First impression on unpacking the Q702 test unit was the solid feel and clean, minimalist styling.
EA Games Need for Speed ProStreet
The latest chapter in the Need For Speed franchise trades in the high speed chases, midnight races, and adrenaline-soaked sense of adventure of past titles for legally sanctioned events and high noon showdowns.
- Fantastic visuals; well-designed multiplayer; deep and engaging gameplay
- Annoying announcers in career mode; visual style is sometimes too much
Outstanding online gameplay, great visuals, solid racing mechanics, lengthy career mode and customisation options help make this a slick racer.
Price$ 99.95 (AUD)
But don't let the conservative shift throw you -- ProStreet packs in the same quality racing that you've come to expect from this lauded franchise. The most immediate difference between ProStreet and its predecessors lies in its graphics. This is the first Need for Speed game to sport truly next-gen visuals with gorgeous vehicle modelling, spot-on damage rendering, and a general high-level of detail. Unfortunately, all this visual flash comes with a price: the game features a ridiculous amount of logos, advertisements, and various other graphics on the screen, not to mention obnoxious announcers who sound like they belong more at a frat-boy kegger than at a competitive street racing event.
ProStreet also does away with the open worlds of previous Need for Speeds and replaces them with a branching career mode. As up and coming street racer Ryan Cooper, your ultimate goal is to take on the kings of four racing modes: grip, drift, drag, and speed. Successfully usurp their spots and you're free to challenge the street king to become the top racer. It's a long road to the head of the class though, as ProStreet packs in one of the longest careers in the franchise with tons of races, venues, and vehicles.
There is a tremendous amount of depth lurking underneath ProStreet's hood. Aside from the long and rewarding career path, in which you take a series of races towards your ultimate goal of the street racing throne, you can take your sled to the garage and customise it with a slew of part upgrades and the autosculpt feature which enables you to shape individual components to your liking. You can also creating custom blueprints for vehicles and share them via Xbox Live; leaderboards track the success of shared blueprints and unlock certain achievements for you.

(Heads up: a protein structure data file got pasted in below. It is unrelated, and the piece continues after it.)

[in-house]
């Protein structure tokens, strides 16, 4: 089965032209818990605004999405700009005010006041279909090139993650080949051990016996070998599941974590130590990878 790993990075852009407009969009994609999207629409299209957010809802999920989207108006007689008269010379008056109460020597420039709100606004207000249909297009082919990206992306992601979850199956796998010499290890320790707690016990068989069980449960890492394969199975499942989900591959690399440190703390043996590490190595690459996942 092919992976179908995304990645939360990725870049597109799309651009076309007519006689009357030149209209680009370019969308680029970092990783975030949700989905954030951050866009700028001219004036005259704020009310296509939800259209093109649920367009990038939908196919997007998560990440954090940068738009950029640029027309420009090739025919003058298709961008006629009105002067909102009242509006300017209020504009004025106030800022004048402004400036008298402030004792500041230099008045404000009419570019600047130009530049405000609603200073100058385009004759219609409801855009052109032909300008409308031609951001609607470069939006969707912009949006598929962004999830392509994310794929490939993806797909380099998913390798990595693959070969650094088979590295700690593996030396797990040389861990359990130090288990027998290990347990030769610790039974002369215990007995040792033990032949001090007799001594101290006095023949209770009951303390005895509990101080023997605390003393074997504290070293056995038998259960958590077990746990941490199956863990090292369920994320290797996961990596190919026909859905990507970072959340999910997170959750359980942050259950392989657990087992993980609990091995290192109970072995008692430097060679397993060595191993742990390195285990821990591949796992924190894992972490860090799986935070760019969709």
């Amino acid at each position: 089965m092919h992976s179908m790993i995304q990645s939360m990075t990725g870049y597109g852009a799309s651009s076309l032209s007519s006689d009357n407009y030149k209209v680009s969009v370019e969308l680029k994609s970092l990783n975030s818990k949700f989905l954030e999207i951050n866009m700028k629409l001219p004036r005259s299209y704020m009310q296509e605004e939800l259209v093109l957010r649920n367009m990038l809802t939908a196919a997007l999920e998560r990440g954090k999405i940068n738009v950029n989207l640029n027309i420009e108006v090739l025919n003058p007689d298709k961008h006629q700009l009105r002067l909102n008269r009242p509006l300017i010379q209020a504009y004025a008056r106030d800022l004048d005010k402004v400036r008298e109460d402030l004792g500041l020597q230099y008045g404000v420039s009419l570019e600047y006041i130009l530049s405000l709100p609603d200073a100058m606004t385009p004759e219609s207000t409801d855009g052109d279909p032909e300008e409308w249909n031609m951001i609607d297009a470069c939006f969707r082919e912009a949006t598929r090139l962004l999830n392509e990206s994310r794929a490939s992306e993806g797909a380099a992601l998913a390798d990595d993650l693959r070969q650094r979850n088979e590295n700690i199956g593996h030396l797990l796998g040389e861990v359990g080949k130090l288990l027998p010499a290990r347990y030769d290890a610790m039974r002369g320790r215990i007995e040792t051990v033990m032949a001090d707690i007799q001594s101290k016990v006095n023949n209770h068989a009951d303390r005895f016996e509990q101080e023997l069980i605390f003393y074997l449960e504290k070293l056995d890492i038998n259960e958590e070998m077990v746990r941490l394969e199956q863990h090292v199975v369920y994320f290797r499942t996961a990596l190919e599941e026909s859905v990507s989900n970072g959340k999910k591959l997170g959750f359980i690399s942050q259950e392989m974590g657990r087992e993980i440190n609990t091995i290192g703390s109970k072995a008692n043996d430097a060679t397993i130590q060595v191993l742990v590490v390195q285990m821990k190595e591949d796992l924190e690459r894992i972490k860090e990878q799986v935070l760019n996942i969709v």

ProStreet also takes online play to another level with plenty of new venues and race types, as well as a slick new system that makes it far easier to actually socialise with your fellow racers. The online modes are solid and the ability to set up virtual race days that your buddies can enter on their own schedule offers a lot of flexibility. The system is so intuitive that I was left to wonder why it hadn't been done before.
But the outstanding online gameplay is just one item on a long list of reasons to play ProStreet. The great visuals, solid racing mechanics, lengthy career mode and customization options help make this one of the most deep and enjoyable racing titles around. Even if the title's new direction doesn't jive with you, there's no denying that the level of polish inherent in this slick racer.
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GGG Evaluation Team
For work use, Microsoft Word and Excel programs pre-installed on the device are adequate for preparing short documents.
The Fujitsu LifeBook UH574 allowed for great mobility without being obnoxiously heavy or clunky. Its twelve hours of battery life did not disappoint.
The screen was particularly good. It is bright and visible from most angles, however heat is an issue, particularly around the Windows button on the front, and on the back where the battery housing is located.
My first impression after unboxing the Q702 is that it is a nice looking unit. Styling is somewhat minimalist but very effective. The tablet part, once detached, has a nice weight, and no buttons or switches are located in awkward or intrusive positions.
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